SitNews - Stories in the News - Ketchikan, Alaska


Herring and Fish Issues
By Carol Christoffel


January 21, 2009

I am writing in support of the other good people who are concerned over the failing herring runs. I do not know the "politics" involved but note the board to regulate this largely consists of commericial fishermen, whose livelyhood depends upon consistant runs of fish.

Historiclly, self-policing in most instances means no policing. All over the lower 48, the rivers are poisoined and you have to limit what you eat from them. Will this be the fate of Alaska?

Once the Great Lakes teemed with fish, now the canneries and fisheries are gone. In virtually every instance commericial overfishing by big corporations was a factor. In those times gone by, there was no concept that the fish would ever run out. In fact it was considered inconcievable and many anti-environmentalists still insist that this is so and if one species dies, well, we will simply fish another. But what if you fish out a critical lynch pin species?

The whales were almost fished out of existance by this attitude which persisted into the mid 80's. If the whales are "reboundin" and eating too much hearing it is news to me. I have read where some more whales may be added to endangered species. Could climate changes, pollution and over-harvesting reduce the fish that whales feed upon, leading them to forage in odd places, hence the odd sightings of whales where they should not be or out of season?

I am suspicouse of the whales eating too much theory as it sounds a lot like the Eagles eating too much salmon theory that was put out while salmon was over fished.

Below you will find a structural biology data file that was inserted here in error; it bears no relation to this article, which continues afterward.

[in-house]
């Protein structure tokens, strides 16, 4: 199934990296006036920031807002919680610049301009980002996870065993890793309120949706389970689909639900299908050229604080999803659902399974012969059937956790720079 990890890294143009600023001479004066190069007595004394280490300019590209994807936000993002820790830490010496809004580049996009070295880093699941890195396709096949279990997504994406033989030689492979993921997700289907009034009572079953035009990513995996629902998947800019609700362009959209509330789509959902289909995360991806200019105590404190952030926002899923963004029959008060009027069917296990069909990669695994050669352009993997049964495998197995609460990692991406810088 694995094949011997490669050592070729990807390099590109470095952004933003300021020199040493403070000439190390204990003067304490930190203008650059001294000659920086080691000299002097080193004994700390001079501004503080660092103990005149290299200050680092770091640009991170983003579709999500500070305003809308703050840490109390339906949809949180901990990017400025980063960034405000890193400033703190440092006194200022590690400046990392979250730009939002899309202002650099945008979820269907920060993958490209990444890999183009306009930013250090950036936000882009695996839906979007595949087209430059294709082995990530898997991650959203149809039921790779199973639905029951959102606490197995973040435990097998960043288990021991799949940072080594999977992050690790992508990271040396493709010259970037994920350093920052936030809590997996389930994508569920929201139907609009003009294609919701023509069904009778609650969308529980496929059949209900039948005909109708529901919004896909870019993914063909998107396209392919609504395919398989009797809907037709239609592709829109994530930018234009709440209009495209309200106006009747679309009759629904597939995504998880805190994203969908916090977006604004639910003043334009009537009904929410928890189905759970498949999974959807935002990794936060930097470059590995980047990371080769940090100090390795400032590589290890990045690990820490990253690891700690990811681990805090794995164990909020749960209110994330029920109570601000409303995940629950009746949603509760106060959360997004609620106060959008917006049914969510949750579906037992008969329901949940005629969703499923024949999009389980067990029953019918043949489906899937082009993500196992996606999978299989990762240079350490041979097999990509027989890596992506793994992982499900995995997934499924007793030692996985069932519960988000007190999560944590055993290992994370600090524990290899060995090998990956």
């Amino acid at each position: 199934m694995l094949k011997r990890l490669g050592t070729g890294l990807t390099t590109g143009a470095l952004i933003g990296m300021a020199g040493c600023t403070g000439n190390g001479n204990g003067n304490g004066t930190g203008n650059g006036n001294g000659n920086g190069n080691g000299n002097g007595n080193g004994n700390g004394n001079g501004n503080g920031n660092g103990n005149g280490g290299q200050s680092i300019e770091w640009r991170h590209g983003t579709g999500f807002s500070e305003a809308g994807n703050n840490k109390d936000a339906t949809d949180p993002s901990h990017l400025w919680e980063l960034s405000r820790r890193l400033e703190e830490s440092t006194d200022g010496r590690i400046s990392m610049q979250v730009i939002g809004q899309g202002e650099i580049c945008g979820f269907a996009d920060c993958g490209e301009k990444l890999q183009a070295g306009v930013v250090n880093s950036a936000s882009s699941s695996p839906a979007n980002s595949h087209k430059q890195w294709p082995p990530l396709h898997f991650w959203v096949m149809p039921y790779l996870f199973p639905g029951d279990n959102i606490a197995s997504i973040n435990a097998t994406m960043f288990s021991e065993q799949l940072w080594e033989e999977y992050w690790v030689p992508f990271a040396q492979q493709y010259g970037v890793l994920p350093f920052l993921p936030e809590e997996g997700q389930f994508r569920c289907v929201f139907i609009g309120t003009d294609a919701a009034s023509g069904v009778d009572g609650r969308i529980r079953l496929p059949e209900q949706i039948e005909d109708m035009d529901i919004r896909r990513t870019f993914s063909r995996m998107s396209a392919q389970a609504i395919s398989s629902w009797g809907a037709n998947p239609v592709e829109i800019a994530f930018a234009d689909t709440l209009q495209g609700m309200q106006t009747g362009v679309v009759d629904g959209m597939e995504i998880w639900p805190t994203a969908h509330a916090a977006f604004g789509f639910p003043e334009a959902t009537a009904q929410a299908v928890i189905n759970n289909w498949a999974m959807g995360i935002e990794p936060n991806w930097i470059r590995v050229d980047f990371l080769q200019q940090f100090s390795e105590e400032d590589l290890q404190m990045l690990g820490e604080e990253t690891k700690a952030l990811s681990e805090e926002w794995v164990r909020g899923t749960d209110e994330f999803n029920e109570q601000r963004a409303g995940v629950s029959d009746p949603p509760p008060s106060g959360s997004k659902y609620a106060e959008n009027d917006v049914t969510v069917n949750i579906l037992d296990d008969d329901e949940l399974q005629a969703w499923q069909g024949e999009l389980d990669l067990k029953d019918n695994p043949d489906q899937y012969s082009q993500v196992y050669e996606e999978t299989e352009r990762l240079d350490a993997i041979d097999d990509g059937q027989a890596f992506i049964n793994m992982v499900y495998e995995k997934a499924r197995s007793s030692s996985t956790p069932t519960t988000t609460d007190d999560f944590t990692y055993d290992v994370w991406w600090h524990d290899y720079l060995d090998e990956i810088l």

With rising sea levels(see your own columnist) predicted for many years now by scientists, our coastline communities may have to relocate and the patterns of the fish may change. Some are predicting famine, beginning in the African continent, due to climate changes, then spreading out. If climate change affects the global communities with rising prices for food, and changes in availability of food, as predicted, Alaskans may see a short-term rise in fish prices which always encourages greed. In the long-term carefull management of the fish may in fact, be the way many survive.

Most people in the Dominant Society think short-term (historically speaking) while most tribes think long-term. It is in the balance of both of these needs (the need for livelyhood and the need for sustainability)that the future will be determined.

It is time to consider the importance of Native Elders and to quit dismissing them. In many places Aboriginal leaders have been forced to fight against big corportations or the government just for the right to continue existing and harvesting in a traditional manner.

Many of the Federal and State regulatory bodies have a strong cultural bias and tend to override the rights of the Aboriginal people.